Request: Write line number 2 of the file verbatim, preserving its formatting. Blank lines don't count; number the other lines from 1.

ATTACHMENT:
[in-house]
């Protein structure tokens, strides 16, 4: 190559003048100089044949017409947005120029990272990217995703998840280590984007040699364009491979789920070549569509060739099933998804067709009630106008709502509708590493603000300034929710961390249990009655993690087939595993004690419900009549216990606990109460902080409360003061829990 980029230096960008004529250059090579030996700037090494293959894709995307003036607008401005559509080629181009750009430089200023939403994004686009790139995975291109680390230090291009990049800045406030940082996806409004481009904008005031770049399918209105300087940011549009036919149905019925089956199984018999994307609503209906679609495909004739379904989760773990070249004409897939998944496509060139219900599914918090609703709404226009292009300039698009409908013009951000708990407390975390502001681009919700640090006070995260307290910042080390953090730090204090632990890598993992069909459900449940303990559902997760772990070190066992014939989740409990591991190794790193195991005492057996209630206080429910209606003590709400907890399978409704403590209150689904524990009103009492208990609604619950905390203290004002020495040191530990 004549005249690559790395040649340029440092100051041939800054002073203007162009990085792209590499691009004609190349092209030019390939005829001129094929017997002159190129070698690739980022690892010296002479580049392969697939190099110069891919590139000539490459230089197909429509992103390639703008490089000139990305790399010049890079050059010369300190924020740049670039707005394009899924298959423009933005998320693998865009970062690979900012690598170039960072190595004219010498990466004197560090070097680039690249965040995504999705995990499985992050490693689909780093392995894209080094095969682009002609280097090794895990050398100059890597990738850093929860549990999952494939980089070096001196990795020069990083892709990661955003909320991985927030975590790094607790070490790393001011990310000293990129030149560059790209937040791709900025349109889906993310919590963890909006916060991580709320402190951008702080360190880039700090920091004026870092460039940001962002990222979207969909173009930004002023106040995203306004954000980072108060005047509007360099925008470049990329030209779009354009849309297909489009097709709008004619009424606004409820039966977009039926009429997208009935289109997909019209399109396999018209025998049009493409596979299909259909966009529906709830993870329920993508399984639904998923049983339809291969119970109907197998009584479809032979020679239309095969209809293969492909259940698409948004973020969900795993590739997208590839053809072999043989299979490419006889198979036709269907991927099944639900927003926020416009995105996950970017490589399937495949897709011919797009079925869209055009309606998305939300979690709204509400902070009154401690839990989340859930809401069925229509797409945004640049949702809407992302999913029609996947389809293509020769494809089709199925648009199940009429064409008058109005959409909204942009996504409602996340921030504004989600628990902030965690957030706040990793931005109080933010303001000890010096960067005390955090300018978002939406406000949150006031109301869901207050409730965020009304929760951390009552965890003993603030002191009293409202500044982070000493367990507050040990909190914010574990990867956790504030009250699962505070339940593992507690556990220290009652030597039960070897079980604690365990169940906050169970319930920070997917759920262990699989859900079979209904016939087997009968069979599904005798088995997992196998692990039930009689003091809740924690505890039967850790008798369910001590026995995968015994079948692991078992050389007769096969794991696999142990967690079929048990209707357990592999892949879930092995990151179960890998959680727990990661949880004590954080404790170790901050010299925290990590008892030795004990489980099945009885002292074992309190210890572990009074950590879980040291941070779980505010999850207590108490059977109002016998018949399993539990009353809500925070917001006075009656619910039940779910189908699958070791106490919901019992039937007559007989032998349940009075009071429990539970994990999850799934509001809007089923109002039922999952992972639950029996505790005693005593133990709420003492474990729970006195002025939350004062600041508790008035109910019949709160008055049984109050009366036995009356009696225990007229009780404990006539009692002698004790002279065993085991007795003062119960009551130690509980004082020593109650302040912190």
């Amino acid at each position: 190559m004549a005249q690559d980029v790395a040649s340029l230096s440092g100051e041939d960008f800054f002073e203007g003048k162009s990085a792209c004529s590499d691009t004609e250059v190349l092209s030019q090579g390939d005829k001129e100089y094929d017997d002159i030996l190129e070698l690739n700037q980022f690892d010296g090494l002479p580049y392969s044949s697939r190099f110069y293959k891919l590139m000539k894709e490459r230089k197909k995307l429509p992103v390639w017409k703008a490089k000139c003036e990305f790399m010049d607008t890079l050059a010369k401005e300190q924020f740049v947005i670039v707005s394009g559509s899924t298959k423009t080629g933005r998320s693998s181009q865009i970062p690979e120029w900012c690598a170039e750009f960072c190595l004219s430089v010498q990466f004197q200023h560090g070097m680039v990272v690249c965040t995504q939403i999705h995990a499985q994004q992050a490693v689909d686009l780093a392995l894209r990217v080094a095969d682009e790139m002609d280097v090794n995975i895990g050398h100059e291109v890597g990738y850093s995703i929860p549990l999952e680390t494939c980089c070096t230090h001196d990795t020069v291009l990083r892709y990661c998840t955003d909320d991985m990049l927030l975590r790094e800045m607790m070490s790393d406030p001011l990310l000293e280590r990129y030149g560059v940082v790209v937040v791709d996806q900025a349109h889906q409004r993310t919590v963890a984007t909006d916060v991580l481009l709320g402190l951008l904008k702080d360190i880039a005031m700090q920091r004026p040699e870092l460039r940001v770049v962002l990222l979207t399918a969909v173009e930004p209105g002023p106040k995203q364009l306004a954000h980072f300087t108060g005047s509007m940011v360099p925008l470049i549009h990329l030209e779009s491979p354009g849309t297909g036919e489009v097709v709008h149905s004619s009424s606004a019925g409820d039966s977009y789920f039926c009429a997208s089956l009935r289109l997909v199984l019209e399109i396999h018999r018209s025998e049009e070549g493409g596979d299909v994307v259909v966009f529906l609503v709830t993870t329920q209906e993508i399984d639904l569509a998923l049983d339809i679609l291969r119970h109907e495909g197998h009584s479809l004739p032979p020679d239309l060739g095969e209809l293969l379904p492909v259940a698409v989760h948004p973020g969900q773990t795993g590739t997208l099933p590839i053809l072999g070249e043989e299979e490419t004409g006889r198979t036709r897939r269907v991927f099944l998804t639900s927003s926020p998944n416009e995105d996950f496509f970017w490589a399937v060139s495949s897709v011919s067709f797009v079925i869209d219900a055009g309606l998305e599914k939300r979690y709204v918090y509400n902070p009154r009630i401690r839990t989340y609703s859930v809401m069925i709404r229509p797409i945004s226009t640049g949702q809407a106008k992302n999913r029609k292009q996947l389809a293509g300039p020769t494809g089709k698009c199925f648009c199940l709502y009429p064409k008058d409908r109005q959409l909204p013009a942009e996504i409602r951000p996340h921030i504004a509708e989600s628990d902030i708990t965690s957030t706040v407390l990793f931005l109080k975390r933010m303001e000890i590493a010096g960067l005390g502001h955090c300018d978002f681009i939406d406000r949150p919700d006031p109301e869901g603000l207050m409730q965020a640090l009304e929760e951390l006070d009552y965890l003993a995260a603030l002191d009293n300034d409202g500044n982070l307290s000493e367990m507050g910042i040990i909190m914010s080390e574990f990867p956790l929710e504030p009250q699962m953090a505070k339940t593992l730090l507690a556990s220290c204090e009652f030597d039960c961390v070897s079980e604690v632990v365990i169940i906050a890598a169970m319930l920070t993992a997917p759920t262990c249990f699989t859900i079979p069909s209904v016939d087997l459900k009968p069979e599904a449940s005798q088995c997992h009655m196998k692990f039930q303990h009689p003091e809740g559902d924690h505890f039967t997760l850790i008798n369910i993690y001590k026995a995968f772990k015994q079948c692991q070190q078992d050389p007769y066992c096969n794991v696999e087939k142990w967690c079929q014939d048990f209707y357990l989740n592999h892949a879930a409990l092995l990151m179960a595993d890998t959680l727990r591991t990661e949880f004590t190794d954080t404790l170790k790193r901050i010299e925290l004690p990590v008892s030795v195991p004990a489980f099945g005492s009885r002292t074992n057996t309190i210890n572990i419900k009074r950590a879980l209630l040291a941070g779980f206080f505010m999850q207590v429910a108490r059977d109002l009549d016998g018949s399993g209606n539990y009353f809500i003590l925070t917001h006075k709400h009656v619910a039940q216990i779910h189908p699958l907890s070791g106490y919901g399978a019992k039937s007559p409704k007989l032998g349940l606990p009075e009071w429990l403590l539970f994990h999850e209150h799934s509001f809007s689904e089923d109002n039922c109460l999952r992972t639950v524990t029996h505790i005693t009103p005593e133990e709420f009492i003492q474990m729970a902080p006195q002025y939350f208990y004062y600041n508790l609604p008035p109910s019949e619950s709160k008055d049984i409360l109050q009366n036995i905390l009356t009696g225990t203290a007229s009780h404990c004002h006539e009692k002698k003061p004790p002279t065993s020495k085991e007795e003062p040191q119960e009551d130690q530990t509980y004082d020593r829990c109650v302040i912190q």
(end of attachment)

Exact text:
């Protein structure tokens, strides 16, 4: 190559003048100089044949017409947005120029990272990217995703998840280590984007040699364009491979789920070549569509060739099933998804067709009630106008709502509708590493603000300034929710961390249990009655993690087939595993004690419900009549216990606990109460902080409360003061829990 980029230096960008004529250059090579030996700037090494293959894709995307003036607008401005559509080629181009750009430089200023939403994004686009790139995975291109680390230090291009990049800045406030940082996806409004481009904008005031770049399918209105300087940011549009036919149905019925089956199984018999994307609503209906679609495909004739379904989760773990070249004409897939998944496509060139219900599914918090609703709404226009292009300039698009409908013009951000708990407390975390502001681009919700640090006070995260307290910042080390953090730090204090632990890598993992069909459900449940303990559902997760772990070190066992014939989740409990591991190794790193195991005492057996209630206080429910209606003590709400907890399978409704403590209150689904524990009103009492208990609604619950905390203290004002020495040191530990 004549005249690559790395040649340029440092100051041939800054002073203007162009990085792209590499691009004609190349092209030019390939005829001129094929017997002159190129070698690739980022690892010296002479580049392969697939190099110069891919590139000539490459230089197909429509992103390639703008490089000139990305790399010049890079050059010369300190924020740049670039707005394009899924298959423009933005998320693998865009970062690979900012690598170039960072190595004219010498990466004197560090070097680039690249965040995504999705995990499985992050490693689909780093392995894209080094095969682009002609280097090794895990050398100059890597990738850093929860549990999952494939980089070096001196990795020069990083892709990661955003909320991985927030975590790094607790070490790393001011990310000293990129030149560059790209937040791709900025349109889906993310919590963890909006916060991580709320402190951008702080360190880039700090920091004026870092460039940001962002990222979207969909173009930004002023106040995203306004954000980072108060005047509007360099925008470049990329030209779009354009849309297909489009097709709008004619009424606004409820039966977009039926009429997208009935289109997909019209399109396999018209025998049009493409596979299909259909966009529906709830993870329920993508399984639904998923049983339809291969119970109907197998009584479809032979020679239309095969209809293969492909259940698409948004973020969900795993590739997208590839053809072999043989299979490419006889198979036709269907991927099944639900927003926020416009995105996950970017490589399937495949897709011919797009079925869209055009309606998305939300979690709204509400902070009154401690839990989340859930809401069925229509797409945004640049949702809407992302999913029609996947389809293509020769494809089709199925648009199940009429064409008058109005959409909204942009996504409602996340921030504004989600628990902030965690957030706040990793931005109080933010303001000890010096960067005390955090300018978002939406406000949150006031109301869901207050409730965020009304929760951390009552965890003993603030002191009293409202500044982070000493367990507050040990909190914010574990990867956790504030009250699962505070339940593992507690556990220290009652030597039960070897079980604690365990169940906050169970319930920070997917759920262990699989859900079979209904016939087997009968069979599904005798088995997992196998692990039930009689003091809740924690505890039967850790008798369910001590026995995968015994079948692991078992050389007769096969794991696999142990967690079929048990209707357990592999892949879930092995990151179960890998959680727990990661949880004590954080404790170790901050010299925290990590008892030795004990489980099945009885002292074992309190210890572990009074950590879980040291941070779980505010999850207590108490059977109002016998018949399993539990009353809500925070917001006075009656619910039940779910189908699958070791106490919901019992039937007559007989032998349940009075009071429990539970994990999850799934509001809007089923109002039922999952992972639950029996505790005693005593133990709420003492474990729970006195002025939350004062600041508790008035109910019949709160008055049984109050009366036995009356009696225990007229009780404990006539009692002698004790002279065993085991007795003062119960009551130690509980004082020593109650302040912190």